African National Congress (ANC) top brass have been taking the streets of Democratic Alliance (DA) run Western Cape by storm ahead of its 103rd birthday celebrations on Saturday. The event hasn’t come without its fair share of political squabbles however, with ANC secretary general, Gwede Mantashe calling out the City of Cape Town for alleged “Draconian requirements” for the big party at the Cape Town Stadium.
Mantashe’s statements come as top party officials have taken to communities across the Cape Flats, using the opportunity to address the socio-economic challenges faced by residents in these areas.
According to a report, ANC official Moloto Mothapo claimed the two main issues raised by residents of the Dunoon and Joe Slovo townships during a recent tour by deputy president Cyril Ramaphosa, was a lack of service delivery and access to grants.
But DA spokesperson, Phumzile Vandama said such politicking could be expected, especially in the lead up to the local government elections in 2016. She said the talk and debate surrounding the ANC’s anniversary celebrations in the Cape marked an “interesting start to an interesting political year”.
The ANC in the build up to Saturday’s event has been extremely critical of the City’s strict regulations, particularly in the use of the Cape Town Stadium as a venue. But Vandama insisted such tight requirements were a necessity.
“It (the stadium) is in the middle of a residential area, and the regulations are applied to everyone equally. The City can’t make special exceptions for the ANC,” she said.
She said these regulations were to ensure that should an incident occur during the event, the City would not be forced to foot the blame. She further brushed off Mantashe’s statements as nervousness on the part of the ANC, over a perceived lack of support in the Western Cape.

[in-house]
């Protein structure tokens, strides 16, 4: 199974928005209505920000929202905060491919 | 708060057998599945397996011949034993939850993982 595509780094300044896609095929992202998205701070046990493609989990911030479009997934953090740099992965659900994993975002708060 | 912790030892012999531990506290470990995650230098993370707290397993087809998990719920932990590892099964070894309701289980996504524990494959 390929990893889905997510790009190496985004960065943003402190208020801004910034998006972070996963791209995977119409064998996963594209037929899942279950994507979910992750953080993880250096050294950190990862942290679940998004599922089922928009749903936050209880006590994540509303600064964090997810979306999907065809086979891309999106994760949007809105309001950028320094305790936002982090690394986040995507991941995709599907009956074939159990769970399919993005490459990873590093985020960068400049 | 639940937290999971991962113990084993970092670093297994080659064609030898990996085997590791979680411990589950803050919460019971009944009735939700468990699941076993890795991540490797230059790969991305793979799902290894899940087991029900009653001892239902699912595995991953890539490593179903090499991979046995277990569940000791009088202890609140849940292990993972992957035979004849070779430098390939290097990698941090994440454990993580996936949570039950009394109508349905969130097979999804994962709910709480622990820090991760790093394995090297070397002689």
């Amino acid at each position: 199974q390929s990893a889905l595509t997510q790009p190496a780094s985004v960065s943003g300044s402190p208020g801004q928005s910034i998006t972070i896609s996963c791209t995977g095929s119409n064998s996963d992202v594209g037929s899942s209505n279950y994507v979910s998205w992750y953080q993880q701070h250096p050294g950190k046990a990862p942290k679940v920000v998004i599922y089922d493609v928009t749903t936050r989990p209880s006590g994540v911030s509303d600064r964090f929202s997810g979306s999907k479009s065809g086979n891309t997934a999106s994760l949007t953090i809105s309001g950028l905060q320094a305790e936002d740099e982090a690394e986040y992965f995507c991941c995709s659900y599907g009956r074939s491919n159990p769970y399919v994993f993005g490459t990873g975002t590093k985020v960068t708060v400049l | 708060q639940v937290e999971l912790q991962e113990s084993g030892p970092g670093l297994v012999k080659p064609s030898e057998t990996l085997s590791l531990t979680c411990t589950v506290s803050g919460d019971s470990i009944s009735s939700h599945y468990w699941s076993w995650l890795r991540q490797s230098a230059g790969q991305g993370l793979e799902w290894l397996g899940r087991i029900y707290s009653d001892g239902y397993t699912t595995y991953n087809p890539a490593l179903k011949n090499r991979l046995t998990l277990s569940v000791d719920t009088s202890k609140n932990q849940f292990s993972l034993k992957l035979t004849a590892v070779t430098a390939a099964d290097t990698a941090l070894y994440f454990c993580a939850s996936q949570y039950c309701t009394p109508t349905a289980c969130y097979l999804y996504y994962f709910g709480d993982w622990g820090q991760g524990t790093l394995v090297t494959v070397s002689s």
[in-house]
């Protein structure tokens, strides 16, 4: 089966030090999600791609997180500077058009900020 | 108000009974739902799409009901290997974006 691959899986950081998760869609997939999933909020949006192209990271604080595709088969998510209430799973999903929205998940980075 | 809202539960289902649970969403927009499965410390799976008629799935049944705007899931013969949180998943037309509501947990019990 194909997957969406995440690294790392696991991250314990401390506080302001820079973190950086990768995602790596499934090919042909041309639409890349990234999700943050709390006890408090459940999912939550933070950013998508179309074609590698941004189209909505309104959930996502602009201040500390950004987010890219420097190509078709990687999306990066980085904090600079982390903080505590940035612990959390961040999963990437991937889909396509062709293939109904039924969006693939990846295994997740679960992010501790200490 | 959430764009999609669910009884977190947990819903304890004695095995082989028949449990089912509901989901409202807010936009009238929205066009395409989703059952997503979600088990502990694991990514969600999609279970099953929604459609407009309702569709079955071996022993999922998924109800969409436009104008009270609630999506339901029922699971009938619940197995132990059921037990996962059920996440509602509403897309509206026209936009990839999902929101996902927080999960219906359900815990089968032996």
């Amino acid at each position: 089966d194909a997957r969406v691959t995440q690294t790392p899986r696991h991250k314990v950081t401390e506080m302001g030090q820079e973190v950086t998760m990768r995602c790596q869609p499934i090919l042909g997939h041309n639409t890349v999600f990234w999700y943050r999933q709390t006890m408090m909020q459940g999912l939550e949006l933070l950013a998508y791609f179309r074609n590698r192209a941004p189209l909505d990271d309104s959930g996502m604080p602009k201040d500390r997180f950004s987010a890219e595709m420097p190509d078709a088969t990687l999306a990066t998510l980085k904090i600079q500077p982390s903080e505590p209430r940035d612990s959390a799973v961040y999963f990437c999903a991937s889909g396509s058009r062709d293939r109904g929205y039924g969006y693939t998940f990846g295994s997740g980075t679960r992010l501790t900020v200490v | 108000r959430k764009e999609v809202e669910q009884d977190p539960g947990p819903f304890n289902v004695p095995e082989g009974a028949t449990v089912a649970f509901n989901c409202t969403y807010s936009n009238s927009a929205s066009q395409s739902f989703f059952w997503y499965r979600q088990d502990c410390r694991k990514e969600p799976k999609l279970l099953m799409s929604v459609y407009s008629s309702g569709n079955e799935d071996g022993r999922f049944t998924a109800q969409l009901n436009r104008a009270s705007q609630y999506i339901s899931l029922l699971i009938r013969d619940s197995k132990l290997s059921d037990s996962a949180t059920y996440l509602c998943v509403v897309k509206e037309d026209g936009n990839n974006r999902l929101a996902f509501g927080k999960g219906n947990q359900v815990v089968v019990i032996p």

“They have rented this massive stadium and are now worried about making sure that they’ve got some people in the seats. Now they are accusing the DA of sabotage, and it is absolutely completely untrue,” she stressed.
The event has also been overshadowed by the postponement of the annual Tweede Nuwe Jaar minstrels’ carnival, which has now been included as part of the ANC bash. Although a new date has been set for the 17th of January, around 40 000 minstrels from the Cape Cultural Events and Carnival Committee are still expected to join in on the celebrations.
Whilst not sure of the actual logistics of the event, Vandama said the City of Cape Town had put in place “comprehensive transport plans” ahead of the bash.
“The city has clearly put in a lot of work to ensure the ANC’s event goes ahead without any glitches,” she said.
Over 50 000 supporters are expected to fill into the Cape Town Stadium on Saturday as part of the celebrations, with the ANC vowing to win back the Western Cape in the upcoming elections. VOC (Mubeen Banderker)